North West Wales

Conwy litter: Private patrols begin across county

Image caption Similar schemes are in place elsewhere in Wales including the Vale of Glamorgan and Blaenau Gwent

A private company will patrol the streets of Conwy in a bid to catch those who drop litter or fail to clear up after their dog.

Conwy council said it employed XFOR even though the county topped street cleanliness tables in Wales because residents were still concerned about litter.

Anyone caught faces a fine of £75.

Similar schemes are in place elsewhere in Wales including the Vale of Glamorgan and Blaenau Gwent.

Conwy council's own enforcement officers will continue their patrols and will also issue £75 fixed penalty notices.

A council spokesperson said there would be no cost to the authority or taxpayers for the private patrols as the firm took a percentage of the £75 fixed penalty fine as payment.

XFOR starts patrolling the borough on Monday, and wardens will be kitted out with cameras.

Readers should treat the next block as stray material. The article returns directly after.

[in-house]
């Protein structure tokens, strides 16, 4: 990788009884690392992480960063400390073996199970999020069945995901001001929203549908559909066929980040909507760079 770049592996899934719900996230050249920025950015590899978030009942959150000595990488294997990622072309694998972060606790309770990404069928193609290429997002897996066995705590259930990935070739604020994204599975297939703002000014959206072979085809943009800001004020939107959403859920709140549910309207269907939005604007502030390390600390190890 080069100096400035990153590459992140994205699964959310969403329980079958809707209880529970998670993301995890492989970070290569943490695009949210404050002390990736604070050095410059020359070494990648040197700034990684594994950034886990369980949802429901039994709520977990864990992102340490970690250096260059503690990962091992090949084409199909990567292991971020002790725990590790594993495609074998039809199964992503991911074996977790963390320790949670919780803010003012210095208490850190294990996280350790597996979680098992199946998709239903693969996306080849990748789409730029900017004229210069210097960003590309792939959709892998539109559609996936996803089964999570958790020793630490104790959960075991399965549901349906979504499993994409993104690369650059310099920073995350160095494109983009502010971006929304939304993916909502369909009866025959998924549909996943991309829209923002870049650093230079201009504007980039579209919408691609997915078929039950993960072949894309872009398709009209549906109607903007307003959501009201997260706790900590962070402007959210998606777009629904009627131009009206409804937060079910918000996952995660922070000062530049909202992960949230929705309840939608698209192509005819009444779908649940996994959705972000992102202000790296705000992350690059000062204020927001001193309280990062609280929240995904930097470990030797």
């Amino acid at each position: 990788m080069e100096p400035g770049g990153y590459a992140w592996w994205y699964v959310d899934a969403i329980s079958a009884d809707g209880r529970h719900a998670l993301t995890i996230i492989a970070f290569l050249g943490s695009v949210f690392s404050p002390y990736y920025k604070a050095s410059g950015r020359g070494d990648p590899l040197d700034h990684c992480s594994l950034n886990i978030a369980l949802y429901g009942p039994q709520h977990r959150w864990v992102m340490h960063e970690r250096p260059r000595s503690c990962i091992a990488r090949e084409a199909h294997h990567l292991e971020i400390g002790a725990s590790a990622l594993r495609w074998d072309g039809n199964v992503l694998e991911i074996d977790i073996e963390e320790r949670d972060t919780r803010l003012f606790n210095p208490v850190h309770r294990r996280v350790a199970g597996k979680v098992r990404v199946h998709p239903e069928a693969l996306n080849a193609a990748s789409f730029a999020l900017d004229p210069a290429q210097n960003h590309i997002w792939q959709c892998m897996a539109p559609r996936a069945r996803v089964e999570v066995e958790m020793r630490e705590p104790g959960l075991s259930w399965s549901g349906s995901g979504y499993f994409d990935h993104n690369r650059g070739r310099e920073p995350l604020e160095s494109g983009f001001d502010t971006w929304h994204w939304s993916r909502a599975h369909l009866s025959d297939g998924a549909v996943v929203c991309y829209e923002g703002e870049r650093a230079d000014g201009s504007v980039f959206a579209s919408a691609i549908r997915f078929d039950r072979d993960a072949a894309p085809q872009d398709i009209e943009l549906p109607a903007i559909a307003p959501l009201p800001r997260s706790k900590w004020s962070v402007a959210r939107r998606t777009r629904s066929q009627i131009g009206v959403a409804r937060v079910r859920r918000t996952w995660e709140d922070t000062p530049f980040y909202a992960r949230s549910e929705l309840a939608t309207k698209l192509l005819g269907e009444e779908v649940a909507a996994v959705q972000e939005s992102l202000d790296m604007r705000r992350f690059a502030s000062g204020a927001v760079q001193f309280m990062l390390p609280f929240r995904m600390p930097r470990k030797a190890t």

Councillor Mike Priestly, Conwy's cabinet member for environment, said people should be aware of the new patrols.

'Clean and attractive'

"Be warned - if you drop cigarette stubs, chewing gum, litter or you don't pick up after your dog you can expect a tap on the shoulder and a £75 fine," he said.

Everyone should take responsibility to keep Conwy "a clean and attractive place to live, work and visit", said councillor Philip Evans, Conwy council's cabinet member for regulation.

"Littering is not acceptable - put your litter in a bin or take it home with you," he said.

Blaenau Gwent council brought in a similar system in September last year.

A spokesperson for the authority said four enforcement officers provided by XFOR patrolled the streets there.

More than 1,000 fines were issued to people who dropped litter or failed to clear up dog mess in the county over the first six-month trial period.

A Blaenau Gwent council spokesperson said that 90% of the litter tickets issued were for "cigarette-related material, the other tickets mostly consist of food wrapping material".

More on this story

Related Internet links

The BBC is not responsible for the content of external Internet sites